Transitional Justice Minister Ibrahim El-Heneidy (Photo: Al-Ahram)
Transitional Justice Minister Ibrahim El-Heneidy will head the Ministry of Justice until the appointment of a new minister, following the resignation of the justice minister on Monday after comments he made were widely criticised as classist.
A new minister of justice will be appointed as soon as Prime Minister Ibrahim Mahlab returns from Paris on Wednesday, the premier told presenter Lamis El-Hadidi on CBC channel Monday night.
Mahfouz had on Sunday instigated a public outcry when he made comments suggesting that individuals from poorer backgrounds are not fit to hold positions deemed important by the authorities such as judges.
In a live interview on CBC, then-justice minister Mahfouz Saber was asked if he thought the son of a garbage collector should be appointed as a judge.
Saber said that judges must come “from a social class suited to the job, with all due respect to garbage collectors.”
"A judge should come from a social class that is neither too high nor too low," he added.
The minister said he appreciated any garbage collector who had raised a son to graduate with a law degree, but said that he believed that if his son became a judge he would "become depressed" and wouldn't be able to continue in the position.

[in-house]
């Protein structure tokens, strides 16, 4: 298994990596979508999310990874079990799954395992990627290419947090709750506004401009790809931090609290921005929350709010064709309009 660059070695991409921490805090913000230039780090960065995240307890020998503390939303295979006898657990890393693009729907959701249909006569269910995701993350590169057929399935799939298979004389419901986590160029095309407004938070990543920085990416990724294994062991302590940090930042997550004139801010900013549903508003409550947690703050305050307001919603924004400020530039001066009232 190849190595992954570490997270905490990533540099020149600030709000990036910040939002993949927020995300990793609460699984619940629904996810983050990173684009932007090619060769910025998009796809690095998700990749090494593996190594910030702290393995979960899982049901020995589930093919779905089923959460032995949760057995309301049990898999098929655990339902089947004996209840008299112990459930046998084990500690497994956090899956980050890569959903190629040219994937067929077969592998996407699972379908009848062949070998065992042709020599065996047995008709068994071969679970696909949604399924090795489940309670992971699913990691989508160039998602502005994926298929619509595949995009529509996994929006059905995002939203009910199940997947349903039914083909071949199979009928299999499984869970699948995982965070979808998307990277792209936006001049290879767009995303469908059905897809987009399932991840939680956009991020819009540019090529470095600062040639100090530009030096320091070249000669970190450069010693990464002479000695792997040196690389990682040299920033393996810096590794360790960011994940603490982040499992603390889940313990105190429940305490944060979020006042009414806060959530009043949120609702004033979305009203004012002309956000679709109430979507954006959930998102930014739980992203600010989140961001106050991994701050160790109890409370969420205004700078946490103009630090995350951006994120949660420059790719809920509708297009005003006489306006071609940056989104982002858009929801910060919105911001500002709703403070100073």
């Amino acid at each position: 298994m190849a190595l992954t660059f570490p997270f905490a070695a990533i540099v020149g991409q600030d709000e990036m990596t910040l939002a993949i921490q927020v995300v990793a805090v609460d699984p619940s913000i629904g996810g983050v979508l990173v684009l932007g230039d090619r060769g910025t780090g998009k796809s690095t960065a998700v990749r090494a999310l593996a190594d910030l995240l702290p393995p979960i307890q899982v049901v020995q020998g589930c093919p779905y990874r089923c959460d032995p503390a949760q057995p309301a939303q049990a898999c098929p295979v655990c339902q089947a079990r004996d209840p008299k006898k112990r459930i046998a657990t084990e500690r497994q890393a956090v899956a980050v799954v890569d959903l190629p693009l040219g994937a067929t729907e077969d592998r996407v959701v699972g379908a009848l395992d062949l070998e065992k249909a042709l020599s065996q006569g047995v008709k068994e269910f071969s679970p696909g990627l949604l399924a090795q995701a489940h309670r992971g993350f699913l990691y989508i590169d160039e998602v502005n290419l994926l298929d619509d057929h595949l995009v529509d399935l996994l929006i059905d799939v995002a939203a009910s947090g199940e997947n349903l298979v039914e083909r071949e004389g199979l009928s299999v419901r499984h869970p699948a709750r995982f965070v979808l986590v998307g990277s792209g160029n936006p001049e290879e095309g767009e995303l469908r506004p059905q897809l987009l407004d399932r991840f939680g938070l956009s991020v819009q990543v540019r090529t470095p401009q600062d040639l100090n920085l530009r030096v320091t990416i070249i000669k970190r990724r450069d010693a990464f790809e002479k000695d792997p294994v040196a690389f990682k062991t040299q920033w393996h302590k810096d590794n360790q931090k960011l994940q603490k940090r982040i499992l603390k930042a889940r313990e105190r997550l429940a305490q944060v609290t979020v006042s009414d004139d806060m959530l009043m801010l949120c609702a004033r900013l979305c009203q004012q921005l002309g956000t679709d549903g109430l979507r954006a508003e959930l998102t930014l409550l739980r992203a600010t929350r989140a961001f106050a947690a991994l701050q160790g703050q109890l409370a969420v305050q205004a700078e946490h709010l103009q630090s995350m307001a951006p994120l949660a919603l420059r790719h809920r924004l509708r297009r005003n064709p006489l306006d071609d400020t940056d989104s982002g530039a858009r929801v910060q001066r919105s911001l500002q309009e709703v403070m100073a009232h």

A hashtag "dismiss the justice minister" immediately went viral on social media outlets after Mahfouz made his comments.
Certain Egyptian public institutions mandate background checks on the social and legal status of the families of applicants to general prosecution positions, the judiciary and diplomatic core, and police and military colleges.
A controversy over these rules and others perceived by some as anti-equal opportunity regulations has been brewing for several months.
In the autumn of 2014, Egypt's Supreme Judicial Council, a body responsible for appointing prosecutors and judges, issued a ruling that only the children of university graduates could apply to work for the general prosecution.
The court, therefore, rejected a law suit filed by 138 applicants to prosecutors' jobs because their parents lacked college qualifications.
The plaintiffs have been waging a public campaign since the court ruling to attract attention to their cause.